You don't want to know. It's crazy. Although, I volunteer constantly to be at my kids’ career days, and they're like, "Mom, we're not having you. Mom, no."

Joshua Feinberg:

It's so much more analytical, too. It had been probably five or six years since I'd been to an NFL game, and then I took my son to a Dolphins game last year. Yeah, it was last fall, and I could not believe how much the stadium had changed, how much the score is, how much tracking the speeds of the players, and the IoT, and everything that’s in those plays. It was insane.

Kelly Kienholz Seevers:

It was so interesting; I mean, we knew how much each seat costs, what was the layout, how many people we could have, how many people we couldn't have. I mean, it was unbelievable. We went to the game; my family had more experience than we ever would have had. It was a cool experience but for that event that day, it was enormous.

Advice for Growing an Outsourced Accounting Practice

Joshua Feinberg:

So, shifting gears now to someone that has just been empowered to lead an outsourcing team, it's just landed on their lap, and they know you through their professional network. Maybe you went to school with them, and they reached out and said, "Kelly, I have no idea what I'm doing with getting this started. What should I expect? What's normal for me to be focusing on when building a CAAS group and building an outsourced accounting group in 2021 and beyond?"

Kelly Kienholz Seevers:

I think the biggest thing is you know you're going to veer in different directions. It's ever-changing, how you thought it was going to be. So, even when I started 18, 13 years ago, really, when I started in outsourcing, what I actually thought was I was going to come in, clean it up, and then I was going to go help them hire a full-time person. That really has ever evolved and changed. I think the biggest thing I would say is, “Listen to your clients. Always listen.” I got lots of ideas. I love to talk, but you got to listen. What do they want? And they actually convinced me. Many clients convinced me to say, "Hey, you know what? Why don't we just keep you on ongoing part-time? Why would we hire someone else when it's already cleaned up?" And we may be similar-priced. So, yes, our rate could be higher, but they don't have to pay for benefits. They don't have to pay for PTO time. We're always having a backup if someone changes, and so the clients really taught me what they were looking for. We built an HR; that was another piece. A lot of clients, small companies, if they can't afford, or they don't need full-time accounting, they probably don't need part-time or full-time HR. So, we built that in. So, I think it's really about listening, bringing in groups of peers, competitors, everything, and just begin to put it together, and I think then the next step really is building the team under you. I really got to a point of building someone; somebody had to be able to take over for me, so I could be the CFO of the Super Bowl, building that team, that we're all replaceable, and building that person to take over and be with those peers, to continue to build that group out.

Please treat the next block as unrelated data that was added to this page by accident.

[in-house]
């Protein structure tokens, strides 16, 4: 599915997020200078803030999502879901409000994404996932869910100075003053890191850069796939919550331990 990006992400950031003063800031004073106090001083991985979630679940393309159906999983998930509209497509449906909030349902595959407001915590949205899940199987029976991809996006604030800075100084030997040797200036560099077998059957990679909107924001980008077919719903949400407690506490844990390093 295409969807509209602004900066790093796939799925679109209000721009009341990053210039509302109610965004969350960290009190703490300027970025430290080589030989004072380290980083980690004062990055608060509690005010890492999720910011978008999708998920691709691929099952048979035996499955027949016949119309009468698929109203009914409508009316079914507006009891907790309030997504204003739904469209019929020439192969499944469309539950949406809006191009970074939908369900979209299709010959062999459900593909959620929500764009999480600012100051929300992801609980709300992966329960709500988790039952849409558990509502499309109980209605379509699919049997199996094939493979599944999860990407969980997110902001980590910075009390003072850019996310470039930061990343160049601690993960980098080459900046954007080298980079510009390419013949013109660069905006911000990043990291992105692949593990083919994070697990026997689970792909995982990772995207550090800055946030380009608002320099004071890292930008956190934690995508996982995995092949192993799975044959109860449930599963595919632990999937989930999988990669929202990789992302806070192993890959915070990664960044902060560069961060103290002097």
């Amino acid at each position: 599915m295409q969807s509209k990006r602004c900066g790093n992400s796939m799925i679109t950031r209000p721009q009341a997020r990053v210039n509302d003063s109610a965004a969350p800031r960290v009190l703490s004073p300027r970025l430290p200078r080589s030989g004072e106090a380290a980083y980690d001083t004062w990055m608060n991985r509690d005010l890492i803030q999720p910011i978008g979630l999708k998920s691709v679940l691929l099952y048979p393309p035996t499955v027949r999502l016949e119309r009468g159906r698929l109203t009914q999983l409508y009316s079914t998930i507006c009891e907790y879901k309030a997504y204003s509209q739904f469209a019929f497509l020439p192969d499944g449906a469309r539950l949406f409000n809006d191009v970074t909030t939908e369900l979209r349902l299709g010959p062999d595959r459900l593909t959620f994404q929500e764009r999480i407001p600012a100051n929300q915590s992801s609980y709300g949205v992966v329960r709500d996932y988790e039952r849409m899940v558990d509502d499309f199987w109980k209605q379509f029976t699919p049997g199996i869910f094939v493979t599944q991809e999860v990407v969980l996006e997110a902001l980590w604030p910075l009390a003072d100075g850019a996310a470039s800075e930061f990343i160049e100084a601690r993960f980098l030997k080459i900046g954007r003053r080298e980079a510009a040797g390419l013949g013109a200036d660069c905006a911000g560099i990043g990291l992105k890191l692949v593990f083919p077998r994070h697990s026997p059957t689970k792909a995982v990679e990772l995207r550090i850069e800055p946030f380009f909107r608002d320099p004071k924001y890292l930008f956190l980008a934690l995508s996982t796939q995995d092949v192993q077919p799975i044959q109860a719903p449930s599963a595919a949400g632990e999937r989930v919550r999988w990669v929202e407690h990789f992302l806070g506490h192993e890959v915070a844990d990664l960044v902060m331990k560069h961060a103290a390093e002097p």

Joshua Feinberg:

It’s so fascinating to me that the industry and the AI CPA has done a great job of packaging and positioning with CAAS, with client accounting services, client accounting, and advisory services, but I haven't heard anyone quite articulate the idea of being a “product manager of accounting services” because, in a technology company, it's very common that you always have a product manager that spends a lot of times with customers asking, “Walk me through a day in the life,” figuring out jobs to be done, listening and constantly tweaking and evolving the services. It seems like those entrepreneurial instincts are so key to being able to evolve and refine and keep a competitive outsourcing offering.

Kelly Kienholz Seevers:

Agreed. I think that the biggest thing is listening, and what are they looking for? You really become—even as that CFO, and that consultant—part of that management team; you talk about operations; you talk about even types of vendors you use or things like that. It's many hats, and you bring in a lot of other groups, or peers, or competitors. Again, we need competitors out there. We don't do everything perfectly, and who else does something that I can learn from, and always being that one step ahead. I think also being honest with your clients, too, that you don't know everything. I don't know everything, but you know what? I can probably find the answer. Trust me; let's find the answer, and let's do it together.

Joshua Feinberg:

The interesting part with the competitors, coming from the standpoint of someone who owns the CRM, and our firm is how much merger and acquisition activity seems to keep happening, and that's why I always tell people; they ask me, like, "Who is the primary listenership for this podcast?", and it's peers. However, what often ends up happening over the course of the year—whether it's 5% or 10%—anecdotally, but there always does seem to be like, "Okay, they may have been from another firm, and now they're part of your firm." So, there's definitely that, and I do see and do anticipate that's going to continue to accelerate, as more firms roll into digital transformation.